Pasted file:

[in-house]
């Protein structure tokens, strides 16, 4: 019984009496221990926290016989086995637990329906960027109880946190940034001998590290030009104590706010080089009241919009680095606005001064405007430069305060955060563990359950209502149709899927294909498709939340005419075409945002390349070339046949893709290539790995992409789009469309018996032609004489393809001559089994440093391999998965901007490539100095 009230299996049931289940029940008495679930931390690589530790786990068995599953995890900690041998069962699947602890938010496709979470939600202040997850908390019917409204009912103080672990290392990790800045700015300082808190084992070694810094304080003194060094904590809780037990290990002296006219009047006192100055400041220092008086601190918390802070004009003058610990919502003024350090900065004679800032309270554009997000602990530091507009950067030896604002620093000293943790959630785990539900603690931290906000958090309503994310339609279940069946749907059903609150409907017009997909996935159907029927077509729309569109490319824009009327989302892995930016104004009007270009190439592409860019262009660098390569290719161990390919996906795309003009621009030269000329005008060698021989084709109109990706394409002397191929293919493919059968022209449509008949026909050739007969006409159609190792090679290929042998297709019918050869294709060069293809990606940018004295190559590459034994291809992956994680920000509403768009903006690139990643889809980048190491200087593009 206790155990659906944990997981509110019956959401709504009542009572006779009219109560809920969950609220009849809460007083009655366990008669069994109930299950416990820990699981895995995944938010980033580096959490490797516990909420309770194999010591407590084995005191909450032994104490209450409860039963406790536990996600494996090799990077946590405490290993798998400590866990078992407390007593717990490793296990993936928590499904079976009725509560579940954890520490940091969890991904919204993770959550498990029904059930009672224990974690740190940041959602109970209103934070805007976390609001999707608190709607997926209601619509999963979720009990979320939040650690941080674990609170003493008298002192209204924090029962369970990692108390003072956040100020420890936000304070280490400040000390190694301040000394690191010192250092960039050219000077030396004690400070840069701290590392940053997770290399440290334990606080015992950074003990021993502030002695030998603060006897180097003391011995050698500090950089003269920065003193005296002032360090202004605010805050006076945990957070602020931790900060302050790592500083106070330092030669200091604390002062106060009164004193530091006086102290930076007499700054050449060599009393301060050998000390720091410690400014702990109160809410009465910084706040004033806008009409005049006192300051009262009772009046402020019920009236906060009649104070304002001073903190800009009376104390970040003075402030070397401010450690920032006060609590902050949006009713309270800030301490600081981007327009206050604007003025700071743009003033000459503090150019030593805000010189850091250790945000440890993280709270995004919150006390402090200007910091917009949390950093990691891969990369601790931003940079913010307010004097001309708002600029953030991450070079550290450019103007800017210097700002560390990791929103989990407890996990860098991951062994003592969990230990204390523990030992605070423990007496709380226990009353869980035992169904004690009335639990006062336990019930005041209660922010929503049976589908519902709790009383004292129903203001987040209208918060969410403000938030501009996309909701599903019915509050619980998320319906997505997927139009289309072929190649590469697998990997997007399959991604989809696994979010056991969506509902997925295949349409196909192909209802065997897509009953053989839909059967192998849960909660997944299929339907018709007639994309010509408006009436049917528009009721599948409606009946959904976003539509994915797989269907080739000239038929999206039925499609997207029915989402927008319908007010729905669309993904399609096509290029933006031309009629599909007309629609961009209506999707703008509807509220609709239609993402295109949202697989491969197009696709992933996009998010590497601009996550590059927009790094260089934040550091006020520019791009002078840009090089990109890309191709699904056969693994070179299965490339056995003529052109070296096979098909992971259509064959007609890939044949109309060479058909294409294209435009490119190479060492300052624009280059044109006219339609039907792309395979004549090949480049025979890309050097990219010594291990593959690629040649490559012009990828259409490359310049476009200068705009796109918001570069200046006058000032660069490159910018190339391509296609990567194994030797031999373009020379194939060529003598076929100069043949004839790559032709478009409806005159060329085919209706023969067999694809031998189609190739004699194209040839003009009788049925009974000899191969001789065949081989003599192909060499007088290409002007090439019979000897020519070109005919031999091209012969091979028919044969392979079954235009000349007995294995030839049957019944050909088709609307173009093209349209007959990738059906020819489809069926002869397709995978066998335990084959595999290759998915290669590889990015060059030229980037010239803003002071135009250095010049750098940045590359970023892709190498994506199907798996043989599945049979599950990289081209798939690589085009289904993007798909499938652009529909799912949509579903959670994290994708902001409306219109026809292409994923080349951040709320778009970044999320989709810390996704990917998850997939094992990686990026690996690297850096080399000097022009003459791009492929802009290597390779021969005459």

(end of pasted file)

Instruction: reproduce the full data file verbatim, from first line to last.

[in-house]
């Protein structure tokens, strides 16, 4: 019984009496221990926290016989086995637990329906960027109880946190940034001998590290030009104590706010080089009241919009680095606005001064405007430069305060955060563990359950209502149709899927294909498709939340005419075409945002390349070339046949893709290539790995992409789009469309018996032609004489393809001559089994440093391999998965901007490539100095 009230299996049931289940029940008495679930931390690589530790786990068995599953995890900690041998069962699947602890938010496709979470939600202040997850908390019917409204009912103080672990290392990790800045700015300082808190084992070694810094304080003194060094904590809780037990290990002296006219009047006192100055400041220092008086601190918390802070004009003058610990919502003024350090900065004679800032309270554009997000602990530091507009950067030896604002620093000293943790959630785990539900603690931290906000958090309503994310339609279940069946749907059903609150409907017009997909996935159907029927077509729309569109490319824009009327989302892995930016104004009007270009190439592409860019262009660098390569290719161990390919996906795309003009621009030269000329005008060698021989084709109109990706394409002397191929293919493919059968022209449509008949026909050739007969006409159609190792090679290929042998297709019918050869294709060069293809990606940018004295190559590459034994291809992956994680920000509403768009903006690139990643889809980048190491200087593009 206790155990659906944990997981509110019956959401709504009542009572006779009219109560809920969950609220009849809460007083009655366990008669069994109930299950416990820990699981895995995944938010980033580096959490490797516990909420309770194999010591407590084995005191909450032994104490209450409860039963406790536990996600494996090799990077946590405490290993798998400590866990078992407390007593717990490793296990993936928590499904079976009725509560579940954890520490940091969890991904919204993770959550498990029904059930009672224990974690740190940041959602109970209103934070805007976390609001999707608190709607997926209601619509999963979720009990979320939040650690941080674990609170003493008298002192209204924090029962369970990692108390003072956040100020420890936000304070280490400040000390190694301040000394690191010192250092960039050219000077030396004690400070840069701290590392940053997770290399440290334990606080015992950074003990021993502030002695030998603060006897180097003391011995050698500090950089003269920065003193005296002032360090202004605010805050006076945990957070602020931790900060302050790592500083106070330092030669200091604390002062106060009164004193530091006086102290930076007499700054050449060599009393301060050998000390720091410690400014702990109160809410009465910084706040004033806008009409005049006192300051009262009772009046402020019920009236906060009649104070304002001073903190800009009376104390970040003075402030070397401010450690920032006060609590902050949006009713309270800030301490600081981007327009206050604007003025700071743009003033000459503090150019030593805000010189850091250790945000440890993280709270995004919150006390402090200007910091917009949390950093990691891969990369601790931003940079913010307010004097001309708002600029953030991450070079550290450019103007800017210097700002560390990791929103989990407890996990860098991951062994003592969990230990204390523990030992605070423990007496709380226990009353869980035992169904004690009335639990006062336990019930005041209660922010929503049976589908519902709790009383004292129903203001987040209208918060969410403000938030501009996309909701599903019915509050619980998320319906997505997927139009289309072929190649590469697998990997997007399959991604989809696994979010056991969506509902997925295949349409196909192909209802065997897509009953053989839909059967192998849960909660997944299929339907018709007639994309010509408006009436049917528009009721599948409606009946959904976003539509994915797989269907080739000239038929999206039925499609997207029915989402927008319908007010729905669309993904399609096509290029933006031309009629599909007309629609961009209506999707703008509807509220609709239609993402295109949202697989491969197009696709992933996009998010590497601009996550590059927009790094260089934040550091006020520019791009002078840009090089990109890309191709699904056969693994070179299965490339056995003529052109070296096979098909992971259509064959007609890939044949109309060479058909294409294209435009490119190479060492300052624009280059044109006219339609039907792309395979004549090949480049025979890309050097990219010594291990593959690629040649490559012009990828259409490359310049476009200068705009796109918001570069200046006058000032660069490159910018190339391509296609990567194994030797031999373009020379194939060529003598076929100069043949004839790559032709478009409806005159060329085919209706023969067999694809031998189609190739004699194209040839003009009788049925009974000899191969001789065949081989003599192909060499007088290409002007090439019979000897020519070109005919031999091209012969091979028919044969392979079954235009000349007995294995030839049957019944050909088709609307173009093209349209007959990738059906020819489809069926002869397709995978066998335990084959595999290759998915290669590889990015060059030229980037010239803003002071135009250095010049750098940045590359970023892709190498994506199907798996043989599945049979599950990289081209798939690589085009289904993007798909499938652009529909799912949509579903959670994290994708902001409306219109026809292409994923080349951040709320778009970044999320989709810390996704990917998850997939094992990686990026690996690297850096080399000097022009003459791009492929802009290597390779021969005459």